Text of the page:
Three children run away from home in Belgium every day
Belgium saw a stark rise in the number of children running away from home last year, with an average of three per day – far more than in 2020 when coronavirus measures were stricter.
The figures come from Child Focus, the foundation for missing and sexually exploited children. In 2021, the foundation dealt with 1,188 new disappearance cases. Most (867) concerned young people who had run away from home.
"Behind these figures lie harrowing stories of children and teenagers fleeing or running away from a situation, without knowing where they are going: as long as they can get away,” said Child Focus CEO Heidi De Pauw and Chairman François Cornelis in the foundation’s annual report.
“Psychologically and mentally, they are stuck and unable to find connections with their loved ones. In many cases, they are even victims of violence or abuse, phenomena that the Covid-19 crisis only exacerbated.”
Lockdowns and Covid-19 restrictions
The number of runaway reports was more than 20% higher than in 2020, when the foundation’s barometer showed a strong decline. However, this was not due to an improved situation but to the strict Covid-19 restrictions and lockdowns, leaving children literally stranded at home.
“Our barometer faltered then,” De Pauw and Cornelis said. “Because just after that, along with the easing of the measures, we suddenly saw the numbers rise dramatically again.”
Of all registered disappearances in 2021, 222 were considered “alarming.” This is the case, for example, if the runaway is younger than 13, has a physical or mental disability, needs medication or may be in danger.
Other disappearance cases were mainly about possible international child abductions by parents (139). For the second year in a row, the number of cases in this area dropped, but this is likely also due to the pandemic, particularly to “the measures in the different EU Member States that made long-term travel difficult or impossible,” said Child Focus.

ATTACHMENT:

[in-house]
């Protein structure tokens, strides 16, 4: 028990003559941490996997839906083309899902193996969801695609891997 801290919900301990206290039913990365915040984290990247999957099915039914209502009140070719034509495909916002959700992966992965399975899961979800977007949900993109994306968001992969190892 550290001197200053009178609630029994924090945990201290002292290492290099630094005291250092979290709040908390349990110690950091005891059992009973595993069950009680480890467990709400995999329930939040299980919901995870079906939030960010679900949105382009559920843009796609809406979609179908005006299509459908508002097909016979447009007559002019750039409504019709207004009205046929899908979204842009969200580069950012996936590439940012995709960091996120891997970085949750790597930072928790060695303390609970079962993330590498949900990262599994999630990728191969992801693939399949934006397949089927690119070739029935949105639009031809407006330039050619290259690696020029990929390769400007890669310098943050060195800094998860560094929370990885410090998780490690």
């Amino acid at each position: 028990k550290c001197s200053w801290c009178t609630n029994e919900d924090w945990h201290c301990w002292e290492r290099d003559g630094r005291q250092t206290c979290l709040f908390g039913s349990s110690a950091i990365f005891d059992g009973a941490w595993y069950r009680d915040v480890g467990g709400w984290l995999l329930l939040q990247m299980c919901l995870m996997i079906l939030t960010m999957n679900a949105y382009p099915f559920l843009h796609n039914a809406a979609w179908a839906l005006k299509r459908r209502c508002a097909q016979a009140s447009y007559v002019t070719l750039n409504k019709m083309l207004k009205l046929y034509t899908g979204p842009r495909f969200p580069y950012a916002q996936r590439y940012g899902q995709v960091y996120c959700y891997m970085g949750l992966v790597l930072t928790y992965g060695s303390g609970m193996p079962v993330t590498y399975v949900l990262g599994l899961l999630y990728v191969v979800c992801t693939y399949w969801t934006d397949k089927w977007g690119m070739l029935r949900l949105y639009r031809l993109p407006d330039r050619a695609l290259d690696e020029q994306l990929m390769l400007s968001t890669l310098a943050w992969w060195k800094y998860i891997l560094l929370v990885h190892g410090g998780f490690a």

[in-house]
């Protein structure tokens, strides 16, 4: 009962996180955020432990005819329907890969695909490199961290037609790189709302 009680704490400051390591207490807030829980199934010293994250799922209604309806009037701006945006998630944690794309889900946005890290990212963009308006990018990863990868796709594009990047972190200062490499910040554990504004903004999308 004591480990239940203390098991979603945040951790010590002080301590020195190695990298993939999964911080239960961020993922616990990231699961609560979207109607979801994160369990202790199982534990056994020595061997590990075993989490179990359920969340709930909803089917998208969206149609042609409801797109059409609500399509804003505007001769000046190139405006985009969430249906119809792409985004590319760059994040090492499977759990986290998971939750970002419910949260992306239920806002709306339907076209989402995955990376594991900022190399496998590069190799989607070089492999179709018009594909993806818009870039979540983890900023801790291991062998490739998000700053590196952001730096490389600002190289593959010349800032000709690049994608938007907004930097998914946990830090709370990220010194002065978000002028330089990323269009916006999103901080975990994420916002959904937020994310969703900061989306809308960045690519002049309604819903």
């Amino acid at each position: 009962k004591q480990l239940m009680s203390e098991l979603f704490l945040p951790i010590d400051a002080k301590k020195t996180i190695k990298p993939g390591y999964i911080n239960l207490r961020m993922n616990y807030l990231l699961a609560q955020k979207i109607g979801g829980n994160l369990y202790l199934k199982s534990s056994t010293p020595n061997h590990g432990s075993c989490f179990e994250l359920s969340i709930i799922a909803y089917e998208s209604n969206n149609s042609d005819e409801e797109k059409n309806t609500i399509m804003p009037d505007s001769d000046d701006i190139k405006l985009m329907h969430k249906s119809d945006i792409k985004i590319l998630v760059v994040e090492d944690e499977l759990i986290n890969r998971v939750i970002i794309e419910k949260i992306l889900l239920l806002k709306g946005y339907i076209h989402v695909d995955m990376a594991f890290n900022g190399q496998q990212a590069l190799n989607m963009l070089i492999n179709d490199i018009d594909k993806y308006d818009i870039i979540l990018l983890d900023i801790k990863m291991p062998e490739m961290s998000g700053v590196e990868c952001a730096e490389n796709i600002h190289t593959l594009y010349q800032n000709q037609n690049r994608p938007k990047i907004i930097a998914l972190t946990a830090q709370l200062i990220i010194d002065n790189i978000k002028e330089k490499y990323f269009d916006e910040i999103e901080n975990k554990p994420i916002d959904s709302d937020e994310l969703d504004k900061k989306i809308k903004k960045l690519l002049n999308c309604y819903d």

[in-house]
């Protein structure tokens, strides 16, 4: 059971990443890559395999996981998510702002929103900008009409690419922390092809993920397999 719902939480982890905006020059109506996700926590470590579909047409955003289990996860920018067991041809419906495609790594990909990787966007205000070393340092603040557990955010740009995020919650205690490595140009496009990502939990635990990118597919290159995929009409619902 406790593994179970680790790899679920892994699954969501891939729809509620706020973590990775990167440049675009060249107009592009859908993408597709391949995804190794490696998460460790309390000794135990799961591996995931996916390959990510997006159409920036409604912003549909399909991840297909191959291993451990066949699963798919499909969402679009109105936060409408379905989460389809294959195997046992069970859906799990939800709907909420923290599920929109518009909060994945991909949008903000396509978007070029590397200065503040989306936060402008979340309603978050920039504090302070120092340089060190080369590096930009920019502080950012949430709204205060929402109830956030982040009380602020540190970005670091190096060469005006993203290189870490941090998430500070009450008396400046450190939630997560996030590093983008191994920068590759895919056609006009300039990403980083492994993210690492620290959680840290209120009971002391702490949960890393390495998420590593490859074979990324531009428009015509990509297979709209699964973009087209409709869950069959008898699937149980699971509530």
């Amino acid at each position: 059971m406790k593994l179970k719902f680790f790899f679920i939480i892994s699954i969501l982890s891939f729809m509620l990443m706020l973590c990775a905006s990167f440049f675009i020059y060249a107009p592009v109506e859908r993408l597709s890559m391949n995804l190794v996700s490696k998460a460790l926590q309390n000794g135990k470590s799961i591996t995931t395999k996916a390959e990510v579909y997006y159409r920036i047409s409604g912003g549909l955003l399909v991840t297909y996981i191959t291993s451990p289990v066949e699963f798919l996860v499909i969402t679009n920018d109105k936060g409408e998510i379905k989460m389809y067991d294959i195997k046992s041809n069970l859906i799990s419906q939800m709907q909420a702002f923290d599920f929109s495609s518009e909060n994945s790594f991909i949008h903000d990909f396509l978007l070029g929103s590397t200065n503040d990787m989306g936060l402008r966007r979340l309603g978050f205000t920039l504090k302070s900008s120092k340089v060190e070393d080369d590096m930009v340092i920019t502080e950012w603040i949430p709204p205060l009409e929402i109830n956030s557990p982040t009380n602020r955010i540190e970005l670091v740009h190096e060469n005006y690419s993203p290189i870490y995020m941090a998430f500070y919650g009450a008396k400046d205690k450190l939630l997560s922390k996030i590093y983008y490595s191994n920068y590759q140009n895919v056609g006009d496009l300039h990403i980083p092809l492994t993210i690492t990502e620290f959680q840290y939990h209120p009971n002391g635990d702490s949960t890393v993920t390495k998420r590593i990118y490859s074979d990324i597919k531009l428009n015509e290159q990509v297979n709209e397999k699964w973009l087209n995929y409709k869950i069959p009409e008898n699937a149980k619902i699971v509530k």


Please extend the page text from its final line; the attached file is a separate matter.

The foundation also opened 98 cases on the disappearance of unaccompanied minors, who are much harder to find than other missing children.
“These are vulnerable young people who often have a traumatic history, are in an unstable living situation, lack a family environment and have a great need for psychological support and practical guidance,” said Child Focus. “They run a high risk of becoming victims of human trafficking and various forms of sexual or economic exploitation.”
In addition to disappearance cases, Child Focus also handles cases of sexual exploitation of minors. The number of cases, which had skyrocketed in 2020, remained at that high level in 2021: 2,467 such cases were opened – twice as high as in 2019.
The vast majority of cases concerning sexual exploitation involve images of sexual abuse of minors (often called child pornography). Last year, 2,147 cases were opened, with sometimes hundreds to thousands of images behind a report. Via Arachnid, a tool that proactively searches for images of child sexual abuse on the internet, more than 55,000 images were analysed, “of which 34,266 were considered to be images of child sexual abuse.”
Other files in the “sexual exploitation” category refer to minors in prostitution (57 cases), transgressive sexting where sexual images are distributed without consent (129 cases), sextortion or extortion with nude images (91 cases) or grooming, which is a process when an adult deliberately approaches minors for sexual purposes (43 cases).
In Belgium, the sexual exploitation of minors in prostitution is “a hidden and complex phenomenon” that is often not detected or reported. There are no centralised data and the offer of paid sexual services is increasingly shifting to social media, making it even more difficult to assess the phenomenon correctly.
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